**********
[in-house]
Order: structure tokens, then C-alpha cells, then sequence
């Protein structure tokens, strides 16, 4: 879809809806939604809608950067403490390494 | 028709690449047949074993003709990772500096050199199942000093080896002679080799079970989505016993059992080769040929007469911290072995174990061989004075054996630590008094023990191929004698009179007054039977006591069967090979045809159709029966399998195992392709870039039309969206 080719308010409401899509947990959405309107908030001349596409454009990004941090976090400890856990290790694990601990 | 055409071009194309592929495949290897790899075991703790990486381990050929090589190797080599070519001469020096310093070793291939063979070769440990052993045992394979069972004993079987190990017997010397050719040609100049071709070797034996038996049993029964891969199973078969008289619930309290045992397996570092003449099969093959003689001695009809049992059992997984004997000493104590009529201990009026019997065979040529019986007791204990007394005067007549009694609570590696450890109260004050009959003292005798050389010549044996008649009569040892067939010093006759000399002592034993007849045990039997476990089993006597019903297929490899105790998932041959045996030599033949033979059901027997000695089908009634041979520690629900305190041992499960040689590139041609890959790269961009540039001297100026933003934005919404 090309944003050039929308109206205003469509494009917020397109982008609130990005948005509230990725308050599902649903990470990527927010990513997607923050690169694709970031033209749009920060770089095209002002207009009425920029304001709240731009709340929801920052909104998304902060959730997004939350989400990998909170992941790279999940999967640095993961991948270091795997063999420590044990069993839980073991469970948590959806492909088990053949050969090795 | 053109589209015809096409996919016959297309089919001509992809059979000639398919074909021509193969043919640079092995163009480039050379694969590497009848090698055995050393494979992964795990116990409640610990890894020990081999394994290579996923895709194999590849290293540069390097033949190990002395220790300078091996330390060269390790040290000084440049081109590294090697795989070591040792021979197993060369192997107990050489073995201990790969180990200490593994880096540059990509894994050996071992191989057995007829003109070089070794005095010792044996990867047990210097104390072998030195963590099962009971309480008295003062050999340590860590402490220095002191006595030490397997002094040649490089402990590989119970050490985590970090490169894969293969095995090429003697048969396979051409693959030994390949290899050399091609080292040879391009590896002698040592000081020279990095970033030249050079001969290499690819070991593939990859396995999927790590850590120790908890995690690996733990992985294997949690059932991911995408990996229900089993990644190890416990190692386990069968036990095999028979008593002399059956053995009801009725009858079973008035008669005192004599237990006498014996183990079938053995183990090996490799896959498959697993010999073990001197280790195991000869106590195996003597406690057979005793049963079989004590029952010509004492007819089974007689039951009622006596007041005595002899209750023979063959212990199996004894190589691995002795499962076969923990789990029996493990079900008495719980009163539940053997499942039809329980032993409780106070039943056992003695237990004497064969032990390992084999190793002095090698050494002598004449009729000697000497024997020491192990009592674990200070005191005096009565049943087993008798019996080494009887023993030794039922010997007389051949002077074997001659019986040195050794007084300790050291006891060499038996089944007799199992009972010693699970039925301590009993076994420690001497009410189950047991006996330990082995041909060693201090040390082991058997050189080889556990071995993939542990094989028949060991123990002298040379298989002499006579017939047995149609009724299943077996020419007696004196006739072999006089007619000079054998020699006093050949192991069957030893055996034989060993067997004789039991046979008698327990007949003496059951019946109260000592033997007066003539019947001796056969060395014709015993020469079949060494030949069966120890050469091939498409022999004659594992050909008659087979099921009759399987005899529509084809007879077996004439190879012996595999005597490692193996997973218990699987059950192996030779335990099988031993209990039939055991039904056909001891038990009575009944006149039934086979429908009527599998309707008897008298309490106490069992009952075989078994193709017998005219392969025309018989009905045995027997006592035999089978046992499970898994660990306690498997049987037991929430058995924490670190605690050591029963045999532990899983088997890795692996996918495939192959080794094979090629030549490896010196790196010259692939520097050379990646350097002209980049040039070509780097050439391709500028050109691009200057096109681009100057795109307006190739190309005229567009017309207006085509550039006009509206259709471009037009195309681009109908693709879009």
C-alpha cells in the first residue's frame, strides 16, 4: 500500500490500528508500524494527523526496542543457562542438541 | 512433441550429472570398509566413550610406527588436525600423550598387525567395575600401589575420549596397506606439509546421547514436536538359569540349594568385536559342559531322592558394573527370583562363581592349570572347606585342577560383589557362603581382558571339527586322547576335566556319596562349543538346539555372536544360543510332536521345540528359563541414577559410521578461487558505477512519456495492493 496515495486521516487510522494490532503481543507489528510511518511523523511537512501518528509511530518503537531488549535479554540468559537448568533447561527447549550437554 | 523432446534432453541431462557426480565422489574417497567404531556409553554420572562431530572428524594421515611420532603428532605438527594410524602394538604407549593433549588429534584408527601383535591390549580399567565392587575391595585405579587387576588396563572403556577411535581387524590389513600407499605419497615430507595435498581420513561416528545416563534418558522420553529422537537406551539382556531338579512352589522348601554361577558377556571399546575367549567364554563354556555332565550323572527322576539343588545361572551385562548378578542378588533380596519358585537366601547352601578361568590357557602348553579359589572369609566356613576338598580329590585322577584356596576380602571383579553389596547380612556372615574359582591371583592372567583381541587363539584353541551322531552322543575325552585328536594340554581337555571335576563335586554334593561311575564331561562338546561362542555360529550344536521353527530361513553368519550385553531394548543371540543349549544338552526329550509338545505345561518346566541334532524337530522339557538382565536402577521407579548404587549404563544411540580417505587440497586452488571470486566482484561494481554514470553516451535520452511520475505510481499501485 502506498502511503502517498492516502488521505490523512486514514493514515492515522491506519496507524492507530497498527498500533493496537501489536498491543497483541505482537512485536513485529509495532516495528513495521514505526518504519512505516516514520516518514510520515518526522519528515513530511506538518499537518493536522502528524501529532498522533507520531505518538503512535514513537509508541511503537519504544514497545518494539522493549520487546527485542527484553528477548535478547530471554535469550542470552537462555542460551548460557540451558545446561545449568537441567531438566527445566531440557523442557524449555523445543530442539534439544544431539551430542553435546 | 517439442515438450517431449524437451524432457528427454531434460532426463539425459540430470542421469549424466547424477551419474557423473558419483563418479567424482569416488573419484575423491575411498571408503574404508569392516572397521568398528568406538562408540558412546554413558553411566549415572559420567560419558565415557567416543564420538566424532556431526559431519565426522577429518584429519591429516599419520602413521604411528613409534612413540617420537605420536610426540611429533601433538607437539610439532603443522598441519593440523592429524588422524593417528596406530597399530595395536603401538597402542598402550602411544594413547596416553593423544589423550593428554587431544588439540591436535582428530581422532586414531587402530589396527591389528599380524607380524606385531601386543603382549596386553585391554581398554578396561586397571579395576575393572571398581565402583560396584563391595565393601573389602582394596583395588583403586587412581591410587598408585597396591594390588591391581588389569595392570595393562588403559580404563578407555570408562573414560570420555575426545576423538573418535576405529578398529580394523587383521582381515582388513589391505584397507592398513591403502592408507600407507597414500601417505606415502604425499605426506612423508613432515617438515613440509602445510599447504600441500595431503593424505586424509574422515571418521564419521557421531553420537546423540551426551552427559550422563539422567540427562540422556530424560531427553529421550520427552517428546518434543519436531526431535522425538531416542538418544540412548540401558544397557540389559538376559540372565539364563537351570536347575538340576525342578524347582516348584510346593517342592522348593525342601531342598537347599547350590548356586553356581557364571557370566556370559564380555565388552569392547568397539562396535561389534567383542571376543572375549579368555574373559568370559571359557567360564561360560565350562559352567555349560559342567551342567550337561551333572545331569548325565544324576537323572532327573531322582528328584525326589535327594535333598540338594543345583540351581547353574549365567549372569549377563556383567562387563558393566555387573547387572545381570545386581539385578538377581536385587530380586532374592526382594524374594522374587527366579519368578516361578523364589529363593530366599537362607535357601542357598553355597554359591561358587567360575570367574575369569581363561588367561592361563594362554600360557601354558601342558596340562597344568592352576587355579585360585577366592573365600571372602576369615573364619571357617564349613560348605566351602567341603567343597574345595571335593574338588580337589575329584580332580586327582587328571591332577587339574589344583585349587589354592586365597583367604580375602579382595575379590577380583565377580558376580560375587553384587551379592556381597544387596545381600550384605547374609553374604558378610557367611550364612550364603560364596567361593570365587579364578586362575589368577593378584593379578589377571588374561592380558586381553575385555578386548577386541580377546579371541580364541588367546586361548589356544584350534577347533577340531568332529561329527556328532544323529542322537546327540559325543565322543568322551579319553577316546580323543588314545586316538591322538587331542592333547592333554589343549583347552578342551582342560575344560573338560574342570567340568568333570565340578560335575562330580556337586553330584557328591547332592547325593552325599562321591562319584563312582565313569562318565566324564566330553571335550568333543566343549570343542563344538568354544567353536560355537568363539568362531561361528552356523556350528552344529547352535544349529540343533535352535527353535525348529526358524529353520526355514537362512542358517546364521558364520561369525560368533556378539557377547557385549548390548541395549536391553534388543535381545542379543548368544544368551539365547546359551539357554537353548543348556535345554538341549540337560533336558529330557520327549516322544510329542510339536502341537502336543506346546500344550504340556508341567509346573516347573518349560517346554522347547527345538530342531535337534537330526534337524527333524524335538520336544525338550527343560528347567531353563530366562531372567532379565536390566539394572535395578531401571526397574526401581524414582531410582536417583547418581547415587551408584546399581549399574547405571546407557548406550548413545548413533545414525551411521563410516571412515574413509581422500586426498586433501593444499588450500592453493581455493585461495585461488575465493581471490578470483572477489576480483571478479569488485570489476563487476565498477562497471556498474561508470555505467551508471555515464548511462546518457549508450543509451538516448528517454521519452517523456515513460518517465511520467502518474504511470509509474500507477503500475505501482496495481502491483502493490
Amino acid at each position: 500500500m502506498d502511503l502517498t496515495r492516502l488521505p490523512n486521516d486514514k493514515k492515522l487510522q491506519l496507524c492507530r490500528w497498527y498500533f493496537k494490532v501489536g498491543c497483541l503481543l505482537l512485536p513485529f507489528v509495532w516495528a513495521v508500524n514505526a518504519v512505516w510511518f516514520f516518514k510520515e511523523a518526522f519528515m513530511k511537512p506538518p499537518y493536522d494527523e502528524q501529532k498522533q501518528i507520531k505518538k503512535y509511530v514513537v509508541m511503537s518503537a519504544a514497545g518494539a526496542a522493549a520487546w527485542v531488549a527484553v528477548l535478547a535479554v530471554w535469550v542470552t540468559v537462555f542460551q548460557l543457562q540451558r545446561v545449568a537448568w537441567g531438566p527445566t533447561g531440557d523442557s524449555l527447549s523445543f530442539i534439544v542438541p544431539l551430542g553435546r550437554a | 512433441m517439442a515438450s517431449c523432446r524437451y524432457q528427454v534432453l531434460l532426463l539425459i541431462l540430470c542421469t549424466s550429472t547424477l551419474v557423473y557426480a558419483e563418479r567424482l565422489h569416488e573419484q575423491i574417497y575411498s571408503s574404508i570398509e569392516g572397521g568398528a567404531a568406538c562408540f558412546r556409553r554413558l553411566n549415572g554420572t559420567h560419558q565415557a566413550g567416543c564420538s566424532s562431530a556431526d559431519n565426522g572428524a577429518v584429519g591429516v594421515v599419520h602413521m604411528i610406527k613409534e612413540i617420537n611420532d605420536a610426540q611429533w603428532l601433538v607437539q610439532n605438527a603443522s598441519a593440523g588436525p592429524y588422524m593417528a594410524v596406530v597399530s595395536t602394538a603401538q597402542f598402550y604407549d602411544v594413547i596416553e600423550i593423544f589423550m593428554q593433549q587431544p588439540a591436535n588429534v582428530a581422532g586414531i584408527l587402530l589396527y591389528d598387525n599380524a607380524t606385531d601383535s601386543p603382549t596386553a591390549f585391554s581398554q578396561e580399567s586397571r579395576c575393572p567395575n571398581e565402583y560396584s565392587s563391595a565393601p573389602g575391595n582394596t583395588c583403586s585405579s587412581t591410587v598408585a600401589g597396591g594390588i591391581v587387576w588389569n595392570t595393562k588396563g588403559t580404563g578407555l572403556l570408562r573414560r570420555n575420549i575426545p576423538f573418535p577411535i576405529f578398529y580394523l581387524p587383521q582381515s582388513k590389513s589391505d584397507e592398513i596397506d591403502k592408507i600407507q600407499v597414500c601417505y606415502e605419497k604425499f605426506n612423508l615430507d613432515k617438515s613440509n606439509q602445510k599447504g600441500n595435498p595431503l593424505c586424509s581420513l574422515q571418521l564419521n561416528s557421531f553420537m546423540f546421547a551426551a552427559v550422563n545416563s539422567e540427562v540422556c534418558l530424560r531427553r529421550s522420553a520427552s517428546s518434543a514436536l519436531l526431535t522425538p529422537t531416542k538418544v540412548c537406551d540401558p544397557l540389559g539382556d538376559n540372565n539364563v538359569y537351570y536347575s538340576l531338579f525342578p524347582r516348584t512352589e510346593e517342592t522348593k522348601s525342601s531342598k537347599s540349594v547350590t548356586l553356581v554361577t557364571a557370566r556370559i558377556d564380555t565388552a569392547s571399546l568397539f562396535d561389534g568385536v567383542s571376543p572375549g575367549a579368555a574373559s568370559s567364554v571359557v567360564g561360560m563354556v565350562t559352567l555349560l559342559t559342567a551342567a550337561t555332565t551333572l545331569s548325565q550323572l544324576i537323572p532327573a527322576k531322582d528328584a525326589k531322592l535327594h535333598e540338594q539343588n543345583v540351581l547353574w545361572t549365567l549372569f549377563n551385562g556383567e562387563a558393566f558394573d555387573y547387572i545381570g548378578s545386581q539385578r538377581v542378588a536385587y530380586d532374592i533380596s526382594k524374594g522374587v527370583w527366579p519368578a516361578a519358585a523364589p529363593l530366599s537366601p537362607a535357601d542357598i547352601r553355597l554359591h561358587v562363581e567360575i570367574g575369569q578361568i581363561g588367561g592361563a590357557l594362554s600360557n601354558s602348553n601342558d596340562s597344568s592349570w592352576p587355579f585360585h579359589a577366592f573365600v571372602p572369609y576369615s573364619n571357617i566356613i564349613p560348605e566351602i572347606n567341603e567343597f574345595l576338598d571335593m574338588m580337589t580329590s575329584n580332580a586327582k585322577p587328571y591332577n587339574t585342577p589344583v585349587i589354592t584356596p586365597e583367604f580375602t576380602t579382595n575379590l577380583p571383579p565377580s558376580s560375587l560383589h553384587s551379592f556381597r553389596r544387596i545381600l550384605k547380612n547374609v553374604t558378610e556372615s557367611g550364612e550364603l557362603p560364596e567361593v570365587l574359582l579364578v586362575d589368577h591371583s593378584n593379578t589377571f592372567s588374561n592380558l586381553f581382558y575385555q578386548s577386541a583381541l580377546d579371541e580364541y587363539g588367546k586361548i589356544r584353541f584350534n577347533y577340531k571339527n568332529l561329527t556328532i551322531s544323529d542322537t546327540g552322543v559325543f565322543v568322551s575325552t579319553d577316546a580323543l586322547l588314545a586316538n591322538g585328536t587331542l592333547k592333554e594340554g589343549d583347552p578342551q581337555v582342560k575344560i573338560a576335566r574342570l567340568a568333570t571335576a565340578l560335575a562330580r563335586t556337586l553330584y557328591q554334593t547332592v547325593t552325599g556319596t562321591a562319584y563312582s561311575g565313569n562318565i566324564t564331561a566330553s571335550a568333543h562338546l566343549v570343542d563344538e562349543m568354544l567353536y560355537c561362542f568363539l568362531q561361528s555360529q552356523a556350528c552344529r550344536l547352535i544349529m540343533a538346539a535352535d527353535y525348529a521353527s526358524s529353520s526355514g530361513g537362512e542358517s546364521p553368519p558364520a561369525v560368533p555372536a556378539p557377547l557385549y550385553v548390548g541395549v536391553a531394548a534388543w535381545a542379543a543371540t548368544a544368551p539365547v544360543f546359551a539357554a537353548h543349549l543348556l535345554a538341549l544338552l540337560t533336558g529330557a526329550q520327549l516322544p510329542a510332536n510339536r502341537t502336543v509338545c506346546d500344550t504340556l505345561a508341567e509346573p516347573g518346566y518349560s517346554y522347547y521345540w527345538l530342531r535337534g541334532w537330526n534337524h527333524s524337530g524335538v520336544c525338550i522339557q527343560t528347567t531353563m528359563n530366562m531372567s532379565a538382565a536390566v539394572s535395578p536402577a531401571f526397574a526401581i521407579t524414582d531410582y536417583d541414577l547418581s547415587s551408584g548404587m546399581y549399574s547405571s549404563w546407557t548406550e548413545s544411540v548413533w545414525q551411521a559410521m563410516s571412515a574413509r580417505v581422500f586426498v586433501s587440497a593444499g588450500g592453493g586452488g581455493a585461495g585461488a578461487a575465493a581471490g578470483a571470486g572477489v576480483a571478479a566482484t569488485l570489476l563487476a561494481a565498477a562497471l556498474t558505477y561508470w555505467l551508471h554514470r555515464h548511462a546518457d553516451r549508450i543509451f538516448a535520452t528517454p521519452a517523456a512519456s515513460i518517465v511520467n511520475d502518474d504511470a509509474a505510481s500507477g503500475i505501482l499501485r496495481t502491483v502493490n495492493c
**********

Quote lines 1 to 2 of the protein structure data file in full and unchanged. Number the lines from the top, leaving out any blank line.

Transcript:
[in-house]
Order: structure tokens, then C-alpha cells, then sequence